Havoc: Please re-read, as I'm making 4 distinct arguments. They are:
- I don't like the aesthetic, independent of the real estate issue. I still contend that it looks cool for 10 seconds, and then the novelty wears off quickly.
- It unnecessarily wastes loads of real estate without conveying useful information or increasing usability. I contend that the majority of wasted space exists not for usability issues, but "hey, floating heads with speech bubbles look cool" issues.
- The page is unecessarily heavyweight relative to what information it conveys.
- It doesn't work in any browser other than a recent version of Firefox.
I've never argued for text to go across the entire screen. But covering more than 50% of it might be nice. Instead, we're left with large vertical and horizontal dead zones that don't appeal to my sense of style and negatively impact how quickly I read the text. Western languages read left to right, top to bottom. Every carriage return means that the eye has to backtrack and scan down one line. There's probably a happy medium here. I just don't think that what we've got is it.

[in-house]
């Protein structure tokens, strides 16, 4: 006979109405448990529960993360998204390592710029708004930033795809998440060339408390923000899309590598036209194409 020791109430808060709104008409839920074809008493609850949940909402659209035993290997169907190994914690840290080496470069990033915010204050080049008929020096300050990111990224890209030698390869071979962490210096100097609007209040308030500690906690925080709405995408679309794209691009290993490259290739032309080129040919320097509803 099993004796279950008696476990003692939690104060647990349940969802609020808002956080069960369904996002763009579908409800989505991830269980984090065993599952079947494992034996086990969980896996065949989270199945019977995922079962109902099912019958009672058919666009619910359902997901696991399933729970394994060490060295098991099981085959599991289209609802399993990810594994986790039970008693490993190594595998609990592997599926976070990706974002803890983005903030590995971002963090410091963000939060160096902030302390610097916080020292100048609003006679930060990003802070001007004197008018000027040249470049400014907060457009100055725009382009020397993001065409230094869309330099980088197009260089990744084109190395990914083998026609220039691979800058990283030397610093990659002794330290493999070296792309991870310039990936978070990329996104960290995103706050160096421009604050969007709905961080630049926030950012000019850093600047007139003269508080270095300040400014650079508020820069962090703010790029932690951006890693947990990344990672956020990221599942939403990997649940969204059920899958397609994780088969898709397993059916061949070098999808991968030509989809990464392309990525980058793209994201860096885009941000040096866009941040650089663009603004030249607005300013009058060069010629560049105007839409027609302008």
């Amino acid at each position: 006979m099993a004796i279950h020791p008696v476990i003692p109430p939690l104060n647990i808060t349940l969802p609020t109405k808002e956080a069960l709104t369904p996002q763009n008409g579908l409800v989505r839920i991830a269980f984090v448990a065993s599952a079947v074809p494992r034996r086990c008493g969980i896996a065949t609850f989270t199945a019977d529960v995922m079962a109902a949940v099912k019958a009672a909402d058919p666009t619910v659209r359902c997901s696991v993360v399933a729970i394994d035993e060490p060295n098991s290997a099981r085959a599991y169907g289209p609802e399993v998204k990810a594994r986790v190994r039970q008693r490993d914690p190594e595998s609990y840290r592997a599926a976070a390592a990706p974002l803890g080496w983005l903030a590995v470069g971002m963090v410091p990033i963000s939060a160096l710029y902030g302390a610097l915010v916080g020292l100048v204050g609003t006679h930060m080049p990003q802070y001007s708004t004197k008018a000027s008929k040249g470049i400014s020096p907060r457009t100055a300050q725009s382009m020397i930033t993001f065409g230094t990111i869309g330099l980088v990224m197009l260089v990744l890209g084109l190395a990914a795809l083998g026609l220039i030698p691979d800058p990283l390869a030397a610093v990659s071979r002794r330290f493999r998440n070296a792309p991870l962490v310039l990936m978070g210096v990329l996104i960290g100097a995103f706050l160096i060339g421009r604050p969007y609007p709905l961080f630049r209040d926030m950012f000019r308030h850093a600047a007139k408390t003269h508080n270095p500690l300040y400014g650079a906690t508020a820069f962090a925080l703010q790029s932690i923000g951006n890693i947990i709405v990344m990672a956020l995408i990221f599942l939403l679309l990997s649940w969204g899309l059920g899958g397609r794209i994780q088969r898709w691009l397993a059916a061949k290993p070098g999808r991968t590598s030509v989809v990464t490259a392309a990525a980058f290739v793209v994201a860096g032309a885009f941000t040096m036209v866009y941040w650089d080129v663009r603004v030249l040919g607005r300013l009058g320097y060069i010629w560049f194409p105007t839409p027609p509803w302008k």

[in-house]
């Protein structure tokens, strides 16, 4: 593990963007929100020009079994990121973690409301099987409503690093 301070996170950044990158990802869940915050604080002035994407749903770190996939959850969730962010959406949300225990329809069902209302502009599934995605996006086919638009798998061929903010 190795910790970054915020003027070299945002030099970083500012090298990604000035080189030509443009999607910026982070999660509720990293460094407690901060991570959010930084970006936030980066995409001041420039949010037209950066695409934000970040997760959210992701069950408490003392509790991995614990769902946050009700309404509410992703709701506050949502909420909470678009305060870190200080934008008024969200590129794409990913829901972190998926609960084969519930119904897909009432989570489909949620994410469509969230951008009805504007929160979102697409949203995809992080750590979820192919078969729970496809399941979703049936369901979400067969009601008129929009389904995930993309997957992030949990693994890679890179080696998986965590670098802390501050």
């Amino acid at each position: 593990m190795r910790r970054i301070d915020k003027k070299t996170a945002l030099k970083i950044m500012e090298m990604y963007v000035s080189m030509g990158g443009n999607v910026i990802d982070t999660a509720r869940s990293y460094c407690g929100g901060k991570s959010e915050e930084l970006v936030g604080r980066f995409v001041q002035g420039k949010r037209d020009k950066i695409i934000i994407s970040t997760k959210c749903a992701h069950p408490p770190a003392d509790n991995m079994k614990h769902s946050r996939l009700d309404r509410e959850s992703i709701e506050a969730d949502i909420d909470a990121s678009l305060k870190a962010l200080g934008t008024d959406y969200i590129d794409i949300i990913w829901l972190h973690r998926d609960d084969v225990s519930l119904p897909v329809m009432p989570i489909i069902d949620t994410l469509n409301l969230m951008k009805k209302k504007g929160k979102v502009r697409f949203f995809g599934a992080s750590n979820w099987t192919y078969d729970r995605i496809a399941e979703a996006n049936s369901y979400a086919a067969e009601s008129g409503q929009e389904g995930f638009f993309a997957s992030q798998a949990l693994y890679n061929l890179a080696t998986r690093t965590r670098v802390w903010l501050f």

The most commonly used word processing usage is what Microsoft calls the "Normal" mode, which shows only the editable page area, without any page margins.
Finally, your analogy to newspapers is weak, as they don't include the author's head in its own column. Pick up any paper or online journal - the author's head is almost always top left, and less frequently, top right. They don't devote whole columns to the author's head.
Again, just my $0.02.